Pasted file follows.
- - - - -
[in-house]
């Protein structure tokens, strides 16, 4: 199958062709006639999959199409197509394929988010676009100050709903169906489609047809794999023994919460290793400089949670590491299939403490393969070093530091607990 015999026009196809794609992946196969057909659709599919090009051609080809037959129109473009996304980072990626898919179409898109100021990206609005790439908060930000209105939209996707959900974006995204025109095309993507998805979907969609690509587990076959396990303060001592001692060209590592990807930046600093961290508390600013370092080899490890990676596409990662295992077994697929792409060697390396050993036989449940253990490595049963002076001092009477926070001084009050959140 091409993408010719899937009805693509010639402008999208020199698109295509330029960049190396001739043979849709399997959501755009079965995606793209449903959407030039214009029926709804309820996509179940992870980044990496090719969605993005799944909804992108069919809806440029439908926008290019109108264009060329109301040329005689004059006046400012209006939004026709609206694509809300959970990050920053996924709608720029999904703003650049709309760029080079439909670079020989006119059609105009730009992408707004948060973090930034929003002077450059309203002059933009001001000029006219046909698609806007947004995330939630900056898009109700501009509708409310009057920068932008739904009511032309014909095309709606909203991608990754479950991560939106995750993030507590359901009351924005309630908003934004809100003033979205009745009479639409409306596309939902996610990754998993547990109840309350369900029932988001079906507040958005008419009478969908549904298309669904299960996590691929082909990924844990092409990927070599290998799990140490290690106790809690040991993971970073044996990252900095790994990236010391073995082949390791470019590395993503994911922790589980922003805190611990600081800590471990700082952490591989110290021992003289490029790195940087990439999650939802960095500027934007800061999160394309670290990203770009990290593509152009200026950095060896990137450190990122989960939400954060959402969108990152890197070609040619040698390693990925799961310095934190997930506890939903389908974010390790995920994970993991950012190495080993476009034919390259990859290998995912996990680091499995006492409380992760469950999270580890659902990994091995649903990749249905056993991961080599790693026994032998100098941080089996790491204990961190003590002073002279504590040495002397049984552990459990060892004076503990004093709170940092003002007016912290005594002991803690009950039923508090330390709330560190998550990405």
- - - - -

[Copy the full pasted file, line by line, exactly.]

[in-house]
């Protein structure tokens, strides 16, 4: 199958062709006639999959199409197509394929988010676009100050709903169906489609047809794999023994919460290793400089949670590491299939403490393969070093530091607990 015999026009196809794609992946196969057909659709599919090009051609080809037959129109473009996304980072990626898919179409898109100021990206609005790439908060930000209105939209996707959900974006995204025109095309993507998805979907969609690509587990076959396990303060001592001692060209590592990807930046600093961290508390600013370092080899490890990676596409990662295992077994697929792409060697390396050993036989449940253990490595049963002076001092009477926070001084009050959140 091409993408010719899937009805693509010639402008999208020199698109295509330029960049190396001739043979849709399997959501755009079965995606793209449903959407030039214009029926709804309820996509179940992870980044990496090719969605993005799944909804992108069919809806440029439908926008290019109108264009060329109301040329005689004059006046400012209006939004026709609206694509809300959970990050920053996924709608720029999904703003650049709309760029080079439909670079020989006119059609105009730009992408707004948060973090930034929003002077450059309203002059933009001001000029006219046909698609806007947004995330939630900056898009109700501009509708409310009057920068932008739904009511032309014909095309709606909203991608990754479950991560939106995750993030507590359901009351924005309630908003934004809100003033979205009745009479639409409306596309939902996610990754998993547990109840309350369900029932988001079906507040958005008419009478969908549904298309669904299960996590691929082909990924844990092409990927070599290998799990140490290690106790809690040991993971970073044996990252900095790994990236010391073995082949390791470019590395993503994911922790589980922003805190611990600081800590471990700082952490591989110290021992003289490029790195940087990439999650939802960095500027934007800061999160394309670290990203770009990290593509152009200026950095060896990137450190990122989960939400954060959402969108990152890197070609040619040698390693990925799961310095934190997930506890939903389908974010390790995920994970993991950012190495080993476009034919390259990859290998995912996990680091499995006492409380992760469950999270580890659902990994091995649903990749249905056993991961080599790693026994032998100098941080089996790491204990961190003590002073002279504590040495002397049984552990459990060892004076503990004093709170940092003002007016912290005594002991803690009950039923508090330390709330560190998550990405």